MapCarte 208/365: The United States: Her natural & industrial resources by Stephen Smith, 2014


Colour can often be the defining element of a design and which gives the work as a whole a very particular aesthetic. This rather beautiful map is not much more than a fairly standard thematic map showing a range of natural resources for the United States as either shaded areasĀ or through the use of mimetic point symbols. The use of different colours and pattern fills to illustrate the range of a particular land uses is not new. Neither are the way in which shape is used to create pictorial symbols representing certain resources…but the colours used make the map stand out.

The colours are not from a standard map-maker’s palette. They are fairly dark and although bright in hue are actually quite desaturated. This gives the map a retro feel, akin to the atlas printing of the 1950s when perhaps only a few solid colours were used. The dark background used for Canada and Mexico focuses our attention on the shape of the U.S. as the main map. The use of lightly coloured bathymetry also helps frame the main map and creates a sensible hierarchy.

Labels are bold but used sparingly. The use of yellow rectangular masks behind some of the key text gives them a strong highlight but because the whole map is bold in approach they fit right in. The title panel is strong and the use of a circular motif goes beyond the standard approach of just placing the title text on the map.

Overall, a bold and very purposeful use of colour and style that creates a strong visual with a unique aesthetic. Maps don’t have to follow convention and this breaks the mould in terms of it’s use of colour.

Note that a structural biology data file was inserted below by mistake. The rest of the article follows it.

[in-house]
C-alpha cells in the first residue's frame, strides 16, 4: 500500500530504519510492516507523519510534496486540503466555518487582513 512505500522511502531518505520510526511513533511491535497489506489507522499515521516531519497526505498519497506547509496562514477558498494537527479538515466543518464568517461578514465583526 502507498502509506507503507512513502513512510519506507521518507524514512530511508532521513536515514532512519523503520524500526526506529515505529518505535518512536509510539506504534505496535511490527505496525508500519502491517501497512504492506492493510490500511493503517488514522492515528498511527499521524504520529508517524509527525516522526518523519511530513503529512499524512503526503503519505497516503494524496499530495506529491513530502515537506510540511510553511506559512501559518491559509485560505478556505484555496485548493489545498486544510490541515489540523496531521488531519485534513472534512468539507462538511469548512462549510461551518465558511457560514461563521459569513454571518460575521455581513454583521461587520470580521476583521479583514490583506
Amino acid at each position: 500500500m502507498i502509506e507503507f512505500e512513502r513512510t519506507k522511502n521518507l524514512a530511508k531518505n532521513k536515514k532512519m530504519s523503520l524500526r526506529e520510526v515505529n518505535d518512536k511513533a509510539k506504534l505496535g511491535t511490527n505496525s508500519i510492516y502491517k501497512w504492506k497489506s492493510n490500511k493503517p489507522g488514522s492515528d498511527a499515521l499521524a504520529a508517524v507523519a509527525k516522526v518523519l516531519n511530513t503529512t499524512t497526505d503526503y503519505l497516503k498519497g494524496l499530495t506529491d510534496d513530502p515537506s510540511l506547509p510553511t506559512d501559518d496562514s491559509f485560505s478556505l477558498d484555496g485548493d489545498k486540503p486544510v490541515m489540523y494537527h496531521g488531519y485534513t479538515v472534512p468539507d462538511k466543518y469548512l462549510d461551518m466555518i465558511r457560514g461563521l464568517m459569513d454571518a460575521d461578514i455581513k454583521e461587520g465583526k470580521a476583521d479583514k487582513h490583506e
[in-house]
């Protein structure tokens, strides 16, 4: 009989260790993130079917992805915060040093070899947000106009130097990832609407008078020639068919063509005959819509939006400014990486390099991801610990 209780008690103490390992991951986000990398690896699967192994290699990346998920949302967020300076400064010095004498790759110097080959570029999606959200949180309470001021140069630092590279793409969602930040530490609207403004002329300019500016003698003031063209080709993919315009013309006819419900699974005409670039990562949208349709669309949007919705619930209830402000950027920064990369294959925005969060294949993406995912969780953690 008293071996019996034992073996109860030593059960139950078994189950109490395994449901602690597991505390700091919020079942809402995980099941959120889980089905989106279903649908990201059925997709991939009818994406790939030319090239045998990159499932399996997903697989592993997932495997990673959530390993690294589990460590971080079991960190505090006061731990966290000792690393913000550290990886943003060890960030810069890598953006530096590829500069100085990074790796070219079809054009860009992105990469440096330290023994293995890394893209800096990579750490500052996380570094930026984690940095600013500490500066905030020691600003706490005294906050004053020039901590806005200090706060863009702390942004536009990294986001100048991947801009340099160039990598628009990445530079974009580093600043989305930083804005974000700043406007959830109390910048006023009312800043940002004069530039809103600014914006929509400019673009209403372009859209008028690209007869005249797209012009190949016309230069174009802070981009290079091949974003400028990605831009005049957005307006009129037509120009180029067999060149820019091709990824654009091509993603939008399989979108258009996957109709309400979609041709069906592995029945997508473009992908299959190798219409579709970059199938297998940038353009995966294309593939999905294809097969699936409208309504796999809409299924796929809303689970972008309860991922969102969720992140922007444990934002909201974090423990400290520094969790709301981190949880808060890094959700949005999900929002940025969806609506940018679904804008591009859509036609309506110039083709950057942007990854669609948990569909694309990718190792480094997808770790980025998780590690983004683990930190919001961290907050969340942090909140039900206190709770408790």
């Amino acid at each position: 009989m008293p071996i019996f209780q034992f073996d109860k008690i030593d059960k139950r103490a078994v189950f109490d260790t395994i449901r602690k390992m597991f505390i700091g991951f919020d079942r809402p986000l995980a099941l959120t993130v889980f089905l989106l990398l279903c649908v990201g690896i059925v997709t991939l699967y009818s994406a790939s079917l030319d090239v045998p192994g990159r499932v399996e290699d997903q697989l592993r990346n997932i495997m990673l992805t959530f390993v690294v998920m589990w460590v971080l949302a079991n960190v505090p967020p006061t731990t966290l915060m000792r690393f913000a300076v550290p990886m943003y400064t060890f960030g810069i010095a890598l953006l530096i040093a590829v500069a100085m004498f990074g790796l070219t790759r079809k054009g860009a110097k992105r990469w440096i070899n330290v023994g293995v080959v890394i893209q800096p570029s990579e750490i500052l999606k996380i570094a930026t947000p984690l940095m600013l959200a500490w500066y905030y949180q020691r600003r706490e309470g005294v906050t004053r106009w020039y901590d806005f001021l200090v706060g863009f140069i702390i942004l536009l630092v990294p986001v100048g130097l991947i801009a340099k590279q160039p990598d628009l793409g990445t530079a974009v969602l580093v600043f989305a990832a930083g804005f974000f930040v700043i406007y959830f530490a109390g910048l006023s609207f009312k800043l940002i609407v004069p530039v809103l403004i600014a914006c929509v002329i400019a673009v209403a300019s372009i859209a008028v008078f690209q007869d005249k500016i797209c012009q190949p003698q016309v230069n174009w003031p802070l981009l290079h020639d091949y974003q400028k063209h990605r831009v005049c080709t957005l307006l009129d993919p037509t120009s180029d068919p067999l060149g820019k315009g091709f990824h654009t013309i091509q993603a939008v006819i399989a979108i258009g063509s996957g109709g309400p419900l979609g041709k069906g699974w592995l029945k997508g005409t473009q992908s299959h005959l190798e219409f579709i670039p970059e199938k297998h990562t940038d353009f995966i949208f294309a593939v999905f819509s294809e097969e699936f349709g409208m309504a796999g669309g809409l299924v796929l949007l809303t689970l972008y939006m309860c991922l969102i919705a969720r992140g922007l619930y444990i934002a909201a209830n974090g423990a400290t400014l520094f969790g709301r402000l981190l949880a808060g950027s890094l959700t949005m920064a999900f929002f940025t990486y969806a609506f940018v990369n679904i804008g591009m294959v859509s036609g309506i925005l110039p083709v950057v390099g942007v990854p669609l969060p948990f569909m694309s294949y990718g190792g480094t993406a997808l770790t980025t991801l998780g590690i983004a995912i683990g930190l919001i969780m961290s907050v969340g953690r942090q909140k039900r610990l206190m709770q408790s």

UPDATE: Despite the some 100 years+ of collective cartographic wisdom your ICA Map Design Commission team are deeply indebted to Marty Elmer for pointing out that the map featured above isn’t as original as we first presumed. While noting its retro appearance and style we were unaware of the existence of the following map produced by the British Information Services sometime between 1939-1945. The original can be seen at the Boston public library.


This proves a number of interesting points. First, even experienced cartographers are not aware of everything and we learn something new every day. It’s part of what makes cartography fascinating. Second, taking design cues from what has gone before is important because a lot of design is already out there somewhere and informs our work. There’s very little that is truly original and part of what this blog is attempting to do is point to great, properly ground-breaking examples of good design. Third, while the U.S. map we discussed IS a beautiful map it’s a copy. It’s an homage and while there’s nothing wrong with that, if you’re going to make something old, new again then it begets you to cite the work. Both maps are great examples of design. We’re not going to replace the U.S. one with the Great Britain one but had we known of the existence of the latter before the former then it would have been the MapCarte entry.